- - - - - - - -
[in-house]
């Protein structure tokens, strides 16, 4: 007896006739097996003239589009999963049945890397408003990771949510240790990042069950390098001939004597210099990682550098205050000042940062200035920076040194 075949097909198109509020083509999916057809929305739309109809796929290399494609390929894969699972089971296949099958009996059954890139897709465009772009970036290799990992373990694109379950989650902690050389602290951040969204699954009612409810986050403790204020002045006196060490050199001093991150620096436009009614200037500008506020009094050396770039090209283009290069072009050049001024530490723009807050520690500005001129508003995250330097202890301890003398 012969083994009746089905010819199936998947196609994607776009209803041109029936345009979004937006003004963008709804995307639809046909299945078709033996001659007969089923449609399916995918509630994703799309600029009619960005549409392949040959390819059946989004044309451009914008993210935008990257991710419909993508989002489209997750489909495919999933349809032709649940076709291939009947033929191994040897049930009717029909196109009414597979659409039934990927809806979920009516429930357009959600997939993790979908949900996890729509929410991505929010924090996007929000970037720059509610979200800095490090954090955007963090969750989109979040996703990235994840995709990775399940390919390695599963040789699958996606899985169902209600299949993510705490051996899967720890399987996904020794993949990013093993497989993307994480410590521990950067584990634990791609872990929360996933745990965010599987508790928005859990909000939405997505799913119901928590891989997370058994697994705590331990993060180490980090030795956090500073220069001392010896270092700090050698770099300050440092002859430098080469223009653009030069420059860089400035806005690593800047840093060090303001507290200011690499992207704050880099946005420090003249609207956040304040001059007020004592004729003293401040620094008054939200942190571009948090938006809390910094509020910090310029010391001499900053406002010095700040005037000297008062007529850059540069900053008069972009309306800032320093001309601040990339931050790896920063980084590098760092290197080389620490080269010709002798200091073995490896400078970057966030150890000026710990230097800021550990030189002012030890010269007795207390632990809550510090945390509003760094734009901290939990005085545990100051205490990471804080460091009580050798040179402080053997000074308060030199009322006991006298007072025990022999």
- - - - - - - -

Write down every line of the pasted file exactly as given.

[in-house]
């Protein structure tokens, strides 16, 4: 007896006739097996003239589009999963049945890397408003990771949510240790990042069950390098001939004597210099990682550098205050000042940062200035920076040194 075949097909198109509020083509999916057809929305739309109809796929290399494609390929894969699972089971296949099958009996059954890139897709465009772009970036290799990992373990694109379950989650902690050389602290951040969204699954009612409810986050403790204020002045006196060490050199001093991150620096436009009614200037500008506020009094050396770039090209283009290069072009050049001024530490723009807050520690500005001129508003995250330097202890301890003398 012969083994009746089905010819199936998947196609994607776009209803041109029936345009979004937006003004963008709804995307639809046909299945078709033996001659007969089923449609399916995918509630994703799309600029009619960005549409392949040959390819059946989004044309451009914008993210935008990257991710419909993508989002489209997750489909495919999933349809032709649940076709291939009947033929191994040897049930009717029909196109009414597979659409039934990927809806979920009516429930357009959600997939993790979908949900996890729509929410991505929010924090996007929000970037720059509610979200800095490090954090955007963090969750989109979040996703990235994840995709990775399940390919390695599963040789699958996606899985169902209600299949993510705490051996899967720890399987996904020794993949990013093993497989993307994480410590521990950067584990634990791609872990929360996933745990965010599987508790928005859990909000939405997505799913119901928590891989997370058994697994705590331990993060180490980090030795956090500073220069001392010896270092700090050698770099300050440092002859430098080469223009653009030069420059860089400035806005690593800047840093060090303001507290200011690499992207704050880099946005420090003249609207956040304040001059007020004592004729003293401040620094008054939200942190571009948090938006809390910094509020910090310029010391001499900053406002010095700040005037000297008062007529850059540069900053008069972009309306800032320093001309601040990339931050790896920063980084590098760092290197080389620490080269010709002798200091073995490896400078970057966030150890000026710990230097800021550990030189002012030890010269007795207390632990809550510090945390509003760094734009901290939990005085545990100051205490990471804080460091009580050798040179402080053997000074308060030199009322006991006298007072025990022999």